PB22.00 (1.74–2.25)0.06 (0.05–0.07)
 PB11.78 (1.56–2.00)0.07 (0.05–0.08) (357)392
 PA1.60 (1.35–1.84)0.10 (0.08–0.12)
 HA2.01 (1.73–2.29)0.13 (0.11–0.16)
 NP1.87 (1.65–2.10)0.10 (0.08–0.11)
 NA2.25 (1.90–2.60)0.20 (0.17–0.24)0.300.181.701 (295)124
 MP2.20 (1.85–2.55)0.05 (0.03–0.07)
 NS2.00 (1.66–2.39)0.33 (1.66–2.39)0.420.321.32030
  1. *

    Analysis was restricted to the non-overlapping regions of M1 and NS1, for the MP and NS segments, respectively.

Table 2

Age distribution by group

Agen%n%p value*
  1. *

    Age categories were compared by lineage using a χ2 test.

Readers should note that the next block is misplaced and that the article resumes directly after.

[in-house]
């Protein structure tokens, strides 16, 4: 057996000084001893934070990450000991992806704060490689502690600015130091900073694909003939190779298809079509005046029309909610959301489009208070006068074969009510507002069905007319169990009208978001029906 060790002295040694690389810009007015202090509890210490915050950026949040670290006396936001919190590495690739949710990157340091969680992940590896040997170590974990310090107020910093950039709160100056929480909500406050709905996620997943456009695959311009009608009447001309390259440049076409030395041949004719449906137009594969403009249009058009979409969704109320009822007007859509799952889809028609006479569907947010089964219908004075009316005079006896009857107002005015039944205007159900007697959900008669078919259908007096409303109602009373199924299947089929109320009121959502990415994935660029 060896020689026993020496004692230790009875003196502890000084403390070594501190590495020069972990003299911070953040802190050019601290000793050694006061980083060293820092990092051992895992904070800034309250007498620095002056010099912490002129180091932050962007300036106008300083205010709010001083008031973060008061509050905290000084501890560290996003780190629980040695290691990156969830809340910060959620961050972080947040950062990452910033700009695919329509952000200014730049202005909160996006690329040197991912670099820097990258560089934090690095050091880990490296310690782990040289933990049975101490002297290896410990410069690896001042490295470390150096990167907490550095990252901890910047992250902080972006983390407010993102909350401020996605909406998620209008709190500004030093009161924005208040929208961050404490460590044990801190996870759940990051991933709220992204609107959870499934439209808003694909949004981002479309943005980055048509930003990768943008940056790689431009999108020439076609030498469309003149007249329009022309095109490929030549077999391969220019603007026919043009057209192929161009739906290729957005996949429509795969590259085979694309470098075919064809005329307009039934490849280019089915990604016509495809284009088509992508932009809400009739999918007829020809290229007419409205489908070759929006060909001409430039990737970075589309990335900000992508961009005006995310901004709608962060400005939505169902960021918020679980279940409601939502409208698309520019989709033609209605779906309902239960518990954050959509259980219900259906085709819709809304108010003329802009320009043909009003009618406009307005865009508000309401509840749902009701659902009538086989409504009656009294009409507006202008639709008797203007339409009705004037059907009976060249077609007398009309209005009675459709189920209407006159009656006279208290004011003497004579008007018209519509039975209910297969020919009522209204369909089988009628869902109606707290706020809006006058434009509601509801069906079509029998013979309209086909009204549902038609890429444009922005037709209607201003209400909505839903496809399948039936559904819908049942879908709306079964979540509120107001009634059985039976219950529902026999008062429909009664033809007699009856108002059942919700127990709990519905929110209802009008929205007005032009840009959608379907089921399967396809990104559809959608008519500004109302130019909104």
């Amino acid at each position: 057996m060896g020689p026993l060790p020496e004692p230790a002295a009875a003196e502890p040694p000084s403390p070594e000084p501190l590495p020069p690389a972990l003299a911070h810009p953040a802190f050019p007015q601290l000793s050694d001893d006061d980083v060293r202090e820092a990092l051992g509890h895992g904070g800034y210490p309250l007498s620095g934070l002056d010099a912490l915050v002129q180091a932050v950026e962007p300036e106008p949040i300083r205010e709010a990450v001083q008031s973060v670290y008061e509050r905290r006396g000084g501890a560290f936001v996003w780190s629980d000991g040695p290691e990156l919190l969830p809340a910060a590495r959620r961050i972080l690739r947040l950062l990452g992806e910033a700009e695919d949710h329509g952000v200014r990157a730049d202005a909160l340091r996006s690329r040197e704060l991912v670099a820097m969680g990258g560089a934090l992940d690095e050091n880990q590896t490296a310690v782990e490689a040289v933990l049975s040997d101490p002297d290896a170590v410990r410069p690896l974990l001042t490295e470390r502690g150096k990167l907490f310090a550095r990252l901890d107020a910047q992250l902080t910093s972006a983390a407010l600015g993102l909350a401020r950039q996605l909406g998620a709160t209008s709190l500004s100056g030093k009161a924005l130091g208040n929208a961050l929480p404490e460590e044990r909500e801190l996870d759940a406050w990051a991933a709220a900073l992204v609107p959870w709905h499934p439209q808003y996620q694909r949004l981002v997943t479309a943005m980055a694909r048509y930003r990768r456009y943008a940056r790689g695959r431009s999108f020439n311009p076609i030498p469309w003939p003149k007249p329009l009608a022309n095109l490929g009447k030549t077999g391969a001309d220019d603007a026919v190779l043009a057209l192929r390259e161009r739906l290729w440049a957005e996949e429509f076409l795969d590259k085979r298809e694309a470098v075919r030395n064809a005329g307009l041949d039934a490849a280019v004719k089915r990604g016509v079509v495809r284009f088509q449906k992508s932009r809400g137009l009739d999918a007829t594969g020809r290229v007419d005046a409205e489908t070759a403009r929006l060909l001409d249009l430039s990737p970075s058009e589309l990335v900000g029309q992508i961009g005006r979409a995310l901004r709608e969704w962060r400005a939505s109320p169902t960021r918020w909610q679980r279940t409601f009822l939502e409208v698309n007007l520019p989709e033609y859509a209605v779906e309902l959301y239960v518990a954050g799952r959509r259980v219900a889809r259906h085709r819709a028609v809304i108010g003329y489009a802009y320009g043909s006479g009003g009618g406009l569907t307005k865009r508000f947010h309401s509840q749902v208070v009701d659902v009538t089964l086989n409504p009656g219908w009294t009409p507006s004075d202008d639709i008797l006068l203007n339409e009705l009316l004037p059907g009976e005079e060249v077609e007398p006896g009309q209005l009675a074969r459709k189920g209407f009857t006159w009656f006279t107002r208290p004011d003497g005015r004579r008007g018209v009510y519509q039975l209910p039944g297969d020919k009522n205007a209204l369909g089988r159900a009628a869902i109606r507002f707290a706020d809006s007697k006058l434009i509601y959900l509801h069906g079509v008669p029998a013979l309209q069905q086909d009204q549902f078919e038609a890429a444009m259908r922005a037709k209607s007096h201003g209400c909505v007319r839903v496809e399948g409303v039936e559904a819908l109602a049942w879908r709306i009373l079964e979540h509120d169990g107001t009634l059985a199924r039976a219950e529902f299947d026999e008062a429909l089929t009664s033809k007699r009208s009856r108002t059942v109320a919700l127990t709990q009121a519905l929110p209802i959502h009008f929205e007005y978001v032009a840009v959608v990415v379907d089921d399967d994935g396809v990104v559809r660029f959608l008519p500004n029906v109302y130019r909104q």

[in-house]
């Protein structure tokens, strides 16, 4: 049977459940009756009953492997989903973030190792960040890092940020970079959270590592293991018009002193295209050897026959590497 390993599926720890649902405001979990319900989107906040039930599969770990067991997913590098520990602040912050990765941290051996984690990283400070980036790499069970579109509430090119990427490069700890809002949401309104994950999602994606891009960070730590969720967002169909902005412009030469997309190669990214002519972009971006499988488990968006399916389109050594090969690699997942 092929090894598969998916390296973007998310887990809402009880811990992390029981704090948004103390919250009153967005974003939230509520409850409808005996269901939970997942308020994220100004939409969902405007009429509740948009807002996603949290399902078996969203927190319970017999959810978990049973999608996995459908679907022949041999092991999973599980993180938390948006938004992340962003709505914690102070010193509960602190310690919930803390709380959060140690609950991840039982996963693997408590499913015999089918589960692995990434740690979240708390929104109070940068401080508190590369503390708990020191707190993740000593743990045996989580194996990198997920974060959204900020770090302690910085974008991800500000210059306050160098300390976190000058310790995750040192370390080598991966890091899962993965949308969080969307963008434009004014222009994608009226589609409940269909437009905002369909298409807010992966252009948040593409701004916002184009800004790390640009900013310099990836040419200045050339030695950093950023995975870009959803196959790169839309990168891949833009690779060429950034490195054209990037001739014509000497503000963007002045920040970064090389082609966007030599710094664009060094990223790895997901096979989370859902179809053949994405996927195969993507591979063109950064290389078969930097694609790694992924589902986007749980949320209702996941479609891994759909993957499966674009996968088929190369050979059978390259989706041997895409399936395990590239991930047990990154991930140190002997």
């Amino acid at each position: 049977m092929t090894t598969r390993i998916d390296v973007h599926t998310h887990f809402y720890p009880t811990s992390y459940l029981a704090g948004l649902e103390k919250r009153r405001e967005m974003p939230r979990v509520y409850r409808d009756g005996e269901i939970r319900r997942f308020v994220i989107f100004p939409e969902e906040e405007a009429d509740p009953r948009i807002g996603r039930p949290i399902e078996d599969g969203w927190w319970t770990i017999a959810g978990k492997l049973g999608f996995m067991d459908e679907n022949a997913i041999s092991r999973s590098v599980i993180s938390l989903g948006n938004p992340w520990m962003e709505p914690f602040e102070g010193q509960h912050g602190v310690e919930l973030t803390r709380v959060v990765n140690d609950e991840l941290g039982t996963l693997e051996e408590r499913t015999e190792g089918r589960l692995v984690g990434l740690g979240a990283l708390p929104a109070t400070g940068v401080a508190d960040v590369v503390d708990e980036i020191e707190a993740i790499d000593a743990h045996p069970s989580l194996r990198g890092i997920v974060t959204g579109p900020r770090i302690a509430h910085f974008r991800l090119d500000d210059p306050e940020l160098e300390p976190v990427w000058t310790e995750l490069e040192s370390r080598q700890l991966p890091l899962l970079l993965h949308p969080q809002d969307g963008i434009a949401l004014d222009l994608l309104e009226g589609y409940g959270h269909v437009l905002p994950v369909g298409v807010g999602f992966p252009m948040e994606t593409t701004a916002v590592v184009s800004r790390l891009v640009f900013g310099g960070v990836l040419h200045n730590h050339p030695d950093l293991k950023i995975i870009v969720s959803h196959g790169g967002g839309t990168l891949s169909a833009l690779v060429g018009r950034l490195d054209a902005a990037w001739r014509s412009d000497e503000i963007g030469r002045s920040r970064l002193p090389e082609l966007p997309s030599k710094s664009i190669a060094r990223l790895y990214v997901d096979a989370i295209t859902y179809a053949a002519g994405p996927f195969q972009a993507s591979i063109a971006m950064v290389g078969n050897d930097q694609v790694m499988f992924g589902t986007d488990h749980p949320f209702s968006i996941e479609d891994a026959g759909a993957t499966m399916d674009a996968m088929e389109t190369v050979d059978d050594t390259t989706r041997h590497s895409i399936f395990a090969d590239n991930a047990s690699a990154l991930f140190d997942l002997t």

Table 3

Summary of evolutionary and epidemiological characteristics of influenza B virus lineages

Age distributionyounger (mean 16.8, median 11)older (mean 26.6, median 18)
Genetic diversitystrong seasonal changesweak seasonal changes
R (medians)higher (1.13–1.27)lower (1.08–1.14)
Positive selectionstrongerweaker
Antigenic driftrelatively strongrelatively weak
Reassortmenthigh inter-sublineage reassortment, with lower intra-sublineage reassortmentlow inter-sublineage reassortment, with greater intra-sublineage reassortment
Receptor binding preferenceα-2,3- and α-2,6-linked sialic acidmainly α-2,6 linked sialic acid